Entries in open marriage (8)


Is Marriage Really Synonymous with Monogamy?

After her husband of 18 years reveals that he has gotten a vasectomy, successful magazine journalist Robin Rinaldi comes to the sinking realization that she will not have the family she had once hoped for. Being that she can’t create the home life she dreamed of, she decides to go down a different path and explore her sexuality. In her book, The Wild Oats Project,1 Rinaldi discusses her quest for passion after she proposes an arrangement in which she will live on her own and be free to take on lovers during the week, while returning home to her role as a wife on the weekends. The book discusses her sexual quest to feel fulfilled as she takes on both male and female lovers and attend workshops geared towards getting in touch with her sexual self. Lest I spoil the end of her intriguing narrative, it would be better to leave you questioning whether or not her marriage was able to sustain the shake-up caused by this mutually, albeit somewhat coerced, agreement. Also, whether or not her marriage survived, it begs the question: Is marriage really synonymous with monogamy?

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Consensual Non-Monogamy and Attachment Avoidance: Relationship Matters Podcast 32

In the 32nd installment of SAGE’s Relationship Matters podcast, hosted by Dr. Bjarne Holmes of Champlain College, Amy Moors (University of Michigan) discusses her research on consensual non-monogamy (an umbrella term that refers to polyamory, swinging, and open-relationships) – or relationships where partners do not have an expectation of complete sexual exclusivity.

Dr. Moors points out that our society generally views monogamy as the ideal form of partnering within romantic relationships and stigmatizes consensual non-monogamous relationships. Despite such a stigma, however, a sizeable minority of people (3 to 5% in her samples) engage in non-monogamous relationships and report high levels of relationship satisfaction.

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When Three (or More) is NOT a Crowd

What do you know about polyamory? Can polyamory or open relationships really work?

This is a timely question, as there has been a surge of interest lately on this topic. In fact, according to a recent study, between 4-5% of Americans report being in a consensual, non-monogamous relationship—this is when both partners agree that they and/or their intimate partner(s) can have other sexual or romantic partners as well.1 Consensual non-monogamy describes many types of relationships, such as swinging (recreational sex with others) and polyamorous relationships, where the partners consent to each other having intimate, loving relationships with others (more intimate than just an “open” relationship). Researchers (including me) are starting to explore how theories we have about intimate relationships extend to our understanding of relationships that include more than two people. There is not a lot of work yet on non-monogamy, but we can look to a paper that Dr. Terri Conley and colleagues recently wrote challenging assumptions about the benefits of monogamy.2

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New Developments in Consensual Non-Monogamy Research

An up-and-coming area of relationships research examines “consensual non-monogamy”—the phenomenon in relationships where partners engage (sexually and emotionally) with other people, and that this is a mutually-accepted norm. This symposium featured our own Jennifer Harman and Bjarne Holmes (both ScienceOfRelationships.com contributors).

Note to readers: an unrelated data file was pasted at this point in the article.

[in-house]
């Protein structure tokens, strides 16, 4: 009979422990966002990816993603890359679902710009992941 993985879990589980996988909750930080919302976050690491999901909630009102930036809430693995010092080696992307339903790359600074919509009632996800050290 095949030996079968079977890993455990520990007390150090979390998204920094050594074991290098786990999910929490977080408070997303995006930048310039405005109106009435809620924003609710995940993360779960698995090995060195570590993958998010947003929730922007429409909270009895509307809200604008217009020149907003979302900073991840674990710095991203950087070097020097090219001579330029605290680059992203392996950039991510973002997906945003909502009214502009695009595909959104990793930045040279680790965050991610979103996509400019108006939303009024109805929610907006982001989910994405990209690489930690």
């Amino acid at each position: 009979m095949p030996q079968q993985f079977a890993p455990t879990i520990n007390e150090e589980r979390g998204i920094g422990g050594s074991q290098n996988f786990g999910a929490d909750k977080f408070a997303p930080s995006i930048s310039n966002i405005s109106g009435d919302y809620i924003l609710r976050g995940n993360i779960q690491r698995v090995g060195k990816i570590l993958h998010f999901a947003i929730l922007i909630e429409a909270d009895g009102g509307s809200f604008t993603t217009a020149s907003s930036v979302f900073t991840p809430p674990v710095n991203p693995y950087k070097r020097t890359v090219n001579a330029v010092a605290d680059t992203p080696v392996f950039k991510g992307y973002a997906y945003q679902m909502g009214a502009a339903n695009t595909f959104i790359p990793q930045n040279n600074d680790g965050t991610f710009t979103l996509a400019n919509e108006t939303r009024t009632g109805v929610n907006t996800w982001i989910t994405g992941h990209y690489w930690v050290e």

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Opening Up: Challenging Myths about Consensual Non-Monogamy

What do sex columnist Dan Savage and politician Newt Gingrich have in common? Probably not a lot, but they have both been in the media recently in regards to open relationships.

In a recent article in the New York Times, sex columnist Dan Savage discussed the benefits of a monogamish relationship – one where partners are committed to each other but free to occasionally pursue sex partners outside of the primary relationship. He believes that opening up a relationship in this way can promote honest communication and prevent actual “infidelity.”

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Are “Open” Relationships The Hotbed For STDs That Everyone Assumes?

There seems to be a widely shared belief that anyone involved in an "open" relationship is infected with all sorts of STDs. The assumption seems to be that if you aren't monogamous, you're a promiscuous disease spreader, right? Not so fast. The reality is actually far more complex than this, and the risks of “open” and “closed” relationships may not be as different as they are assumed to be.

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The More the Merrier?

Although I had a fantastic date with The Consultant a few weeks ago, he travels a lot for work and I have not been able to see him again. Rather than put all my eggs into one basket too soon, I had a date with someone else this week. This guy’s on-line dating resume had many of the requirements I am seeking: highly educated, attractive, and seemingly adventurous. He selected an upscale bar/restaurant for our date.

After a few light-hearted exchanges, I asked him how he has been enjoying the dating scene. Turns out he was enjoying it just fine, except when the women he dates were uncomfortable with him being polyamorous. Hold up! I about choked on the olive I was eating out of my martini. “Did you say... polyamorous? Yes, that is what he said. He had conveniently left that out of his internet profile.

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SofR's Dr. Gary Lewandowski Contributes to Slate.com Article on Open Marriages

Click the image above or here to read the full article.